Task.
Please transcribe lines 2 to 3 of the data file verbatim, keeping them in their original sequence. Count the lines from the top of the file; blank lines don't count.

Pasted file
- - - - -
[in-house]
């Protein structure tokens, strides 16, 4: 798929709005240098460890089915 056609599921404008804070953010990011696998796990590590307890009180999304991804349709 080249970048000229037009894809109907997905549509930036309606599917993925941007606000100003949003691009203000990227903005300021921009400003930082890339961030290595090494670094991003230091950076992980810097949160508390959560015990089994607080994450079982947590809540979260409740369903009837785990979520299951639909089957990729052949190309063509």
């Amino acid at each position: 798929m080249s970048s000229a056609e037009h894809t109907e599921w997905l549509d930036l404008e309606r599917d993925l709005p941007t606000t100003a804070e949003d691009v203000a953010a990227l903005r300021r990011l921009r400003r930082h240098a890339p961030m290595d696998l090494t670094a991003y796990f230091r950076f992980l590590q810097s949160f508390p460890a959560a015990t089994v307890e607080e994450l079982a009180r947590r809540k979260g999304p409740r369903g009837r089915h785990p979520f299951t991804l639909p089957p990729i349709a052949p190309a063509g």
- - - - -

């Protein structure tokens, strides 16, 4: 798929709005240098460890089915 056609599921404008804070953010990011696998796990590590307890009180999304991804349709 080249970048000229037009894809109907997905549509930036309606599917993925941007606000100003949003691009203000990227903005300021921009400003930082890339961030290595090494670094991003230091950076992980810097949160508390959560015990089994607080994450079982947590809540979260409740369903009837785990979520299951639909089957990729052949190309063509």
């Amino acid at each position: 798929m080249s970048s000229a056609e037009h894809t109907e599921w997905l549509d930036l404008e309606r599917d993925l709005p941007t606000t100003a804070e949003d691009v203000a953010a990227l903005r300021r990011l921009r400003r930082h240098a890339p961030m290595d696998l090494t670094a991003y796990f230091r950076f992980l590590q810097s949160f508390p460890a959560a015990t089994v307890e607080e994450l079982a009180r947590r809540k979260g999304p409740r369903g009837r089915h785990p979520f299951t991804l639909p089957p990729i349709a052949p190309a063509g």